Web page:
This year, the April Journal of AHIMA marks the HIPAA Privacy Rule’s 10th birthday with a cover story. In the piece, many heavy-hitters of the healthcare world weigh in, none heavier than Leon Rodriguez, director of the Office for Civil Rights of the US Department of Health and Human Services — the top HIPAA enforcement officer in the country.
“Enforcement has matured along with industry knowledge and capacity to meet the standards,” Rodriguez said. “Early on, we placed an emphasis on learning and helping covered entities weave compliance into the fabric of treatment, payment, and healthcare operations. The HITECH Act brought a stronger enforcement arm to the HIPAA Privacy and Security Rules, resulting in $14,883,345 in resolution amounts and monetary penalties to date. Tools such as breach notification and audit are achieving our twin objectives of increasing public transparency and accountability of covered entities and their business associates.”
HIPAA’s been trumpeted by patient advocates — led by social media stalwarts Regina Holliday and “e-patient” Dave deBronkart who fight to open access to health data. Some detractors find the rule onerous and nonspecific, and at minimum wish for federal authorities to clarify where compliance ends and common sense starts. Still other folks like Texas psychiatrist and patient privacy champion Deborah Peel, M.D., believe the law doesn’t go far enough, saying at the PHI Protection Network’s recent forum in Cambridge, MA that she feels HIPAA isn’t a privacy rule at all, but a “disclosure rule,” spelling out in detail when healthcare entities have explicit permission to disclose patient information.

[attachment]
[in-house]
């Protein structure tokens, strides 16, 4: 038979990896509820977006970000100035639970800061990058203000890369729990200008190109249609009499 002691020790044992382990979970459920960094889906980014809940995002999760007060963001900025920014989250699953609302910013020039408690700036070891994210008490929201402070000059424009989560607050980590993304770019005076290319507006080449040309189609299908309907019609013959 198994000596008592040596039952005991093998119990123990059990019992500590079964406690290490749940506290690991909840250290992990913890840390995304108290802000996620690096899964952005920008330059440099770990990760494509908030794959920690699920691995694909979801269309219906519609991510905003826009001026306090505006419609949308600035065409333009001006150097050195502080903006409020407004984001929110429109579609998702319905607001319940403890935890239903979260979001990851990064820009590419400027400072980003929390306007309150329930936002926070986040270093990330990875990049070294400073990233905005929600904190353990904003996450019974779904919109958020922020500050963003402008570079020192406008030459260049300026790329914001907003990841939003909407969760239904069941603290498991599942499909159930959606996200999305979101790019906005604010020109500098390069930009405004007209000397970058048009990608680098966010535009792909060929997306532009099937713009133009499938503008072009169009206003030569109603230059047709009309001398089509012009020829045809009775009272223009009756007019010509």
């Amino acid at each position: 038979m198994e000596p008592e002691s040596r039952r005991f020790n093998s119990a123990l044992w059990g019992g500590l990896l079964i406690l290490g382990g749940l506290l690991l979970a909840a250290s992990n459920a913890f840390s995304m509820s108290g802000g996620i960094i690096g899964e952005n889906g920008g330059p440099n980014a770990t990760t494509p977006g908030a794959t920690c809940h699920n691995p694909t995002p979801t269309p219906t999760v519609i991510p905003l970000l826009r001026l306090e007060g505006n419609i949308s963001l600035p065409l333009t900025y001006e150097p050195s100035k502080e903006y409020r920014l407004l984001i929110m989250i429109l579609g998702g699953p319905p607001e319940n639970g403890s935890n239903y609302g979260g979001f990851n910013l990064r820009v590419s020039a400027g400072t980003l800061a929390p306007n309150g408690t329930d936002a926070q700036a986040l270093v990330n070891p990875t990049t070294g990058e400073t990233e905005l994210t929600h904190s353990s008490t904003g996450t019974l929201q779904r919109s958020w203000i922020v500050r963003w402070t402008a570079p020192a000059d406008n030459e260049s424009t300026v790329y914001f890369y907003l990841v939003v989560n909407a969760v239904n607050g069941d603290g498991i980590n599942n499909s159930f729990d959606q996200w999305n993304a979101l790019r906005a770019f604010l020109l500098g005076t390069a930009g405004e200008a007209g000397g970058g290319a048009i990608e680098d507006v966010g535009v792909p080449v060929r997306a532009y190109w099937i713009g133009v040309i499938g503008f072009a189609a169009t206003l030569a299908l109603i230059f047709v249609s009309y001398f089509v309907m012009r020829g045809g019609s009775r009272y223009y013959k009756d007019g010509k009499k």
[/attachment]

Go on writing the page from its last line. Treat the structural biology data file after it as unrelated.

No matter where you stand on HIPAA there’s no denying that it at least gets healthcare providers thinking about patient privacy and helps organize their efforts to do so in a more consistent manner than no rule at all. Would they have done it without such regulatory prodding? Probably, because many providers who experience data breaches immediately understand that it’s bad for business, torpedoing trust among their customers — the patients in their communities.
Still, we’re all patients, in the end. It’s obvious we need to have control over our health data in the same way we have control over our financial data, whether we’re the CEO of a large integrated delivery network or Uncle Milt, the retired used car salesman from Dubuque. Whether the healthcare system has caught up with HIPAA’s gestalt of protecting patient data or not, you can count your own health privacy among the inalienable rights granted with U.S. citizenship. HIPAA carries that one big benefit, despite all the warts the people it regulates complain about. Here’s to the next 10 years, in which the HIPAA omnibus rule will shape health privacy and security policies for the digital age.